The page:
“When he left, he knew little about food or catering, and cared even less. When he came back, he was a man transformed! He seemed to have gone food-mad and enthused at length about the exotic salads, magical spices and fabulous flavours he had discovered in far-flung lands. He seemed to have set his heart on crafting here at home these same delicious, mainly veggie dishes of vibrant colour and fragrance,” says Mark Jones, friend, translator and co-author of the book.  

In the meantime, Hugh’s former girlfriend from his school days had started a vegetarian and wholefood café in their home town. With Jill’s cooking experience and Hugh’s new-found love of exotic vegetarian food, together they developed what is now No Bones Jones, a catering company that feeds thousands of happy customers at a host of festivals over the summer months every year – from Glastonbury to the National Eisteddfod of Wales to numerous folk festivals.  

“Our aim was to provide a mixed, nutritious vegetarian meal. This was something most unusual in those early days, but it was what we ourselves wanted to eat. We started with two dishes: lentil stew and chickpea curry with brown rice and salad. In 1995 this was considered  off piste , but we knew we were on the right track and we’ve never looked back,” says Hugh, who is nowadays a frequent guest on BBC Radio Wales, where he cooks live on air for a following of regular listeners.  

No Bones Jones: Festival Cookbook  is more than a recipe book as it also discusses the company’s ethos and ideas. The work tirelessly to keep their carbon footprint as low as possible, which has won them the coveted Green Trader Gold Award at Glastonbury (awarded by Greenpeace, the Soil Association, the Fairtrade Foundation and the Nationwide Caterers Association to one out of 400 on-site food traders). Their vehicles run on bio diesel, their lighting is solar-powered, and packaging is kept to a minimum by staples in 20kg sacks, spices by the kilo and all vegetables in returnable crates.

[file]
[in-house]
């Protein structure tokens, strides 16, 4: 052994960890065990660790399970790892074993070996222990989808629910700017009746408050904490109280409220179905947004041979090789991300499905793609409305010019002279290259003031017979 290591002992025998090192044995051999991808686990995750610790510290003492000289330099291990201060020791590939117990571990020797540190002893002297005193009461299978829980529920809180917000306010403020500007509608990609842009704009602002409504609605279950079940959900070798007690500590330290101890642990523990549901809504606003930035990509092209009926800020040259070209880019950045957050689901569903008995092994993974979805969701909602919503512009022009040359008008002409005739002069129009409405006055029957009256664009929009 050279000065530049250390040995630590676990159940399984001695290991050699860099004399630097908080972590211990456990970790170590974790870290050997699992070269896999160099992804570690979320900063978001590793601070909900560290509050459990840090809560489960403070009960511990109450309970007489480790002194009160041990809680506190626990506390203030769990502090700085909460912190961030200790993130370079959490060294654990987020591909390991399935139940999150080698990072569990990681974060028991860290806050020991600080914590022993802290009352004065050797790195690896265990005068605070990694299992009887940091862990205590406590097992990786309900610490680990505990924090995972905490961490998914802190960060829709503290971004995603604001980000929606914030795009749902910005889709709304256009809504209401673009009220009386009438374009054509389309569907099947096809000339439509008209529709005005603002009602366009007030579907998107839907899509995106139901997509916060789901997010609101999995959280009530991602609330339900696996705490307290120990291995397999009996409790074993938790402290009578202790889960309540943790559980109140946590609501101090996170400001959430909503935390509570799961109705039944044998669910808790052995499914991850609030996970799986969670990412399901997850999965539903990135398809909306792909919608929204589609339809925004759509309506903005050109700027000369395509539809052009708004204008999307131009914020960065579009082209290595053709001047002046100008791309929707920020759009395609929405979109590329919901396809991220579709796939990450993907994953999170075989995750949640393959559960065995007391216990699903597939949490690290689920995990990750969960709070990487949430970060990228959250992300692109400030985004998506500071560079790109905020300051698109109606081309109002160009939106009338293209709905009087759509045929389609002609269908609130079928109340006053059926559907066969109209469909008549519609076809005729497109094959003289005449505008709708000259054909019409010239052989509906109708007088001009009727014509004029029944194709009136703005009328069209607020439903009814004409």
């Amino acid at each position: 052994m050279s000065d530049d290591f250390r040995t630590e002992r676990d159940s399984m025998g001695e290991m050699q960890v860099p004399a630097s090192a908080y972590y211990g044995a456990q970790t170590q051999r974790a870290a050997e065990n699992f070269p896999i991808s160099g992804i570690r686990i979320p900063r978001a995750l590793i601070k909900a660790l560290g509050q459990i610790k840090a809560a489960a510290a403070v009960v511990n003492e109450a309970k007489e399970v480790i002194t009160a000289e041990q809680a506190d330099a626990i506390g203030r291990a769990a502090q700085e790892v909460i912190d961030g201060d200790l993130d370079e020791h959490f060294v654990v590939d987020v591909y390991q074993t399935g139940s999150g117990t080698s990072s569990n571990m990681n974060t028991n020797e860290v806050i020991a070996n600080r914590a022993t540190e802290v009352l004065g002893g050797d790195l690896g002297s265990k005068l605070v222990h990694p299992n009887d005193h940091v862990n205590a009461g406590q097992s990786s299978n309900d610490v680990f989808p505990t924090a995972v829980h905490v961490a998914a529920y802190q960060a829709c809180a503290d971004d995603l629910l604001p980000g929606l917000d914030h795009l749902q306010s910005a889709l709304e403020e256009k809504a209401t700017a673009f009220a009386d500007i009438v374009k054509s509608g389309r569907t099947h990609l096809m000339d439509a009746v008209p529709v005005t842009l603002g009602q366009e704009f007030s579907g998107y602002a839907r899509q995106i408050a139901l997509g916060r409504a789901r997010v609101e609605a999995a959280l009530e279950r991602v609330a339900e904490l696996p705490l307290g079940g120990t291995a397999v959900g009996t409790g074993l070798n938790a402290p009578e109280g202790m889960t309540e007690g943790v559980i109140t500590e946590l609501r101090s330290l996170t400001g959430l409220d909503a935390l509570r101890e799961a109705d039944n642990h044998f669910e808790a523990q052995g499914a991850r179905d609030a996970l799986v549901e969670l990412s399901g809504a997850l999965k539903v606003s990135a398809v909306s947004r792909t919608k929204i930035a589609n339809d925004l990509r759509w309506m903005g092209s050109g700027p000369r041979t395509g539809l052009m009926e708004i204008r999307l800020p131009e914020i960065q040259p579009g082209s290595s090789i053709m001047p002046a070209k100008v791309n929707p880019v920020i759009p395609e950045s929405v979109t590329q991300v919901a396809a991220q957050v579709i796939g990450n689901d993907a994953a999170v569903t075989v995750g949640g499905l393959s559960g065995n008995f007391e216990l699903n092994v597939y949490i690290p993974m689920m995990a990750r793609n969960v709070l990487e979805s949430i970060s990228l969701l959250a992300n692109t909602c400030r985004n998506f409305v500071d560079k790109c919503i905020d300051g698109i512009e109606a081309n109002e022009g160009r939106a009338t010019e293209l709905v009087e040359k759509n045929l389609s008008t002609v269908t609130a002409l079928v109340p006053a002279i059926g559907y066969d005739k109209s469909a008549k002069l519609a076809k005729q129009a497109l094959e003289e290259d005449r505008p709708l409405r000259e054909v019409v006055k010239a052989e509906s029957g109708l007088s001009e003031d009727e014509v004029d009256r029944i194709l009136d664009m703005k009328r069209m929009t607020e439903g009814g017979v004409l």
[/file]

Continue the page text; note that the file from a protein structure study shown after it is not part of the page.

Hugh Jones cites two people as being the main influencers of the company’s approach. The first was his mother:

“Like all mothers of that era, she knew how to prepare a nutritious meal from very little and how to make do and mend. It's nothing new to recycle, reuse and repair. People back then had grown up during the war with very little, so their whole ‘3Rs’ approach was not so much a virtue as a necessity, and at the time was simply called good housekeeping.”

The second was a young Nepalese woman who cooked her dal-bhat (Nepalese lentil and rice dish) on a dried cow dung-fuelled stove in a little shack on the side of the Rajpath, the road leading to Kathmandu, for 3 rupees.

“Barefoot she was with her two young children, but nevertheless successfully eking out a humble living. In her hut I was dining in the original ‘lean start-up’, the antithesis of a modern restaurant and for me far more exciting,” says Hugh.  

The book recounts the fascinating and often highly amusing anecdotes behind the discovery and development of their recipes. It also tells the story of a man who got out of his rut and chose a path less trodden. Throughout the book, Hugh’s enthusiasm for distant locations, and his passion for not impacting the planet and for vegetarian food is infectious. Hugh states “you don’t have to be a vegetarian to eat veggie food! You’re not a pigeon, so don’t pigeonhole yourself.”  

Hugh and Jill Jones live in Montgomery in Powys, where they were well known in the local community.

Hugh’s lifelong friend Mark Jones is a freelance writer and translator based in Avignon in France.  

No Bones Jones: Festival Cookbook  by Hugh and Jill Jones with Mark Jones (£12.99, Y Lolfa) is available now.

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LLYFR NEWYDD I DDATHLU  COFIWCH DR YWERYN!